Interesting, huh. I always thought that only the latter of the two was permanent. Now if it's a chemical imbalance, then wouldn't proper medicine restore balance? Forgive my ignorance.

The sane are ill because they can cope with the intolerable.
As far as I know, mental illness is typically defined as the inability to cope, so being psychologically indestructible therefore seems like a benefit, not a deficit.

Who besides a normal person could possibly stand up to the rigors of the American Dream?
Oh, I see now. You're saying that a "well-adjusted" American is actually quite warped by the surrounding culture and given unhealthy coping mechanisms to deal with the pain of warping. I get it.

But not every normal person follows the American dream, and not all parts of the American dream are necessarily inherently bad. A white picket fence won't actually walk up to your room at night and terrorize you in all its wooden glory, and not every dog is a psychological Kujo. The trick is understanding the difference between wanting something because the social narrative demands that you want it and wanting something because you want it. In essence, learning to rise above peer pressure.

The mental "health" system's real concern is "treating symptoms," which, as with the rest of the medical biz, means shutting mouths.
Perhaps you know more than I do, but the people whom I've worked with have always tried to understand etiology where such etiology is relevant.

I'm lucky. My 1:1 therapist likes me* and understands my way of looking at the world. She does not even try to get me to give up my pessimism (the others are relentless)
Wow, those others are quite clueless, then. Isn't the connection between Major Depression and pessimism glaringly obvious even with only the DSM to guide them?

... Mental health workers don't have to be crazy, but it helps.
You'd rather that they be crazy, you mean?

At any rate, they must have a way of looking at things that is different; otherwise, they will not be able to get along with their patients, and that is the most important thing. A medical doctor doesn't need to be liked to do his or her job - but a psychologist does.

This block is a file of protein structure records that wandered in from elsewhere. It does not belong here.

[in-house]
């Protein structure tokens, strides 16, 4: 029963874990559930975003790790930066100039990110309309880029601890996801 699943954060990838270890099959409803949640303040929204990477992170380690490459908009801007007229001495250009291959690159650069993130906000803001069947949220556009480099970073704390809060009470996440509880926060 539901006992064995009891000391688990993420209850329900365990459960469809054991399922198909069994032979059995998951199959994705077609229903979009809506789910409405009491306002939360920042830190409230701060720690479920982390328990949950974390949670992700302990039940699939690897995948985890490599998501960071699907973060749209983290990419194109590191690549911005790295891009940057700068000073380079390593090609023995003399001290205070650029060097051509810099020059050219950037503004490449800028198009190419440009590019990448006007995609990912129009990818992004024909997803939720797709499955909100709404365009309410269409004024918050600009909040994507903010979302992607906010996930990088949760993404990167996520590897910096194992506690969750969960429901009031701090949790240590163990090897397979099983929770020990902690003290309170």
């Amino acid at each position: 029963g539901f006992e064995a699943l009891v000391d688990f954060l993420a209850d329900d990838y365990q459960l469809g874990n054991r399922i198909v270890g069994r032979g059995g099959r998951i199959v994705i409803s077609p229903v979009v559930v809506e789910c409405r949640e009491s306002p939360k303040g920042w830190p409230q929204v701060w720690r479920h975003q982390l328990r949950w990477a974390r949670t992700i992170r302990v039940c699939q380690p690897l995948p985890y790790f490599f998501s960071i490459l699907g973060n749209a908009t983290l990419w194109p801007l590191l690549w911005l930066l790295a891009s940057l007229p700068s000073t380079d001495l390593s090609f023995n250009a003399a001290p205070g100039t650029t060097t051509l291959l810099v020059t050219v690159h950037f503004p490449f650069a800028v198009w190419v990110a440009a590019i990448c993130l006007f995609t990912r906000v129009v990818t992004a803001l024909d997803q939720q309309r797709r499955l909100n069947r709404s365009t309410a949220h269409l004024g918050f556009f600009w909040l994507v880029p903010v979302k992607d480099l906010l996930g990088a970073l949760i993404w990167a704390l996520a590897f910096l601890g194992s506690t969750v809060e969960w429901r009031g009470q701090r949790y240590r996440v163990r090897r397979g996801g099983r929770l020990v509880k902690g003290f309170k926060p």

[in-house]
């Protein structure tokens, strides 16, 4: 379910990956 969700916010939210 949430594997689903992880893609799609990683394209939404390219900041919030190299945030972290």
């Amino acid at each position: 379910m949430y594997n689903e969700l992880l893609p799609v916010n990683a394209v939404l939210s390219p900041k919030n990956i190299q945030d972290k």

Ah, OK. You want the patient to relate to the clinician.

*as a person, no shades of meaning to the word "like" are meant
I didn't even notice.

-Duxwing
 
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#25
Interesting, huh. I always thought that only the latter of the two was permanent. Now if it's a chemical imbalance, then wouldn't proper medicine restore balance? Forgive my ignorance.
If they ever do discover the proper medication, then perhaps mood disorders will belong to the past. The medications that we have now do not do the whole job; what they do is alleviate the worst of the symptoms., making it possible for therapy to be more effective. My psychiatrist was quite frank in explaining this to me, and he even admitted that, currently, there is no real understanding of how the medications work. All they know is that this or that medication helps this or that patient. Some patients respond to nothing at all, and most patients have to be given many different medications before one that helps is found. I got lucky. Wellbutrin has done wonders for me; at least, I am no longer suicidal - and I have begun to socialize a little (my joining this site is proof of that).


As far as I know, mental illness is typically defined as the inability to cope, so being psychologically indestructible therefore seems like a benefit, not a deficit.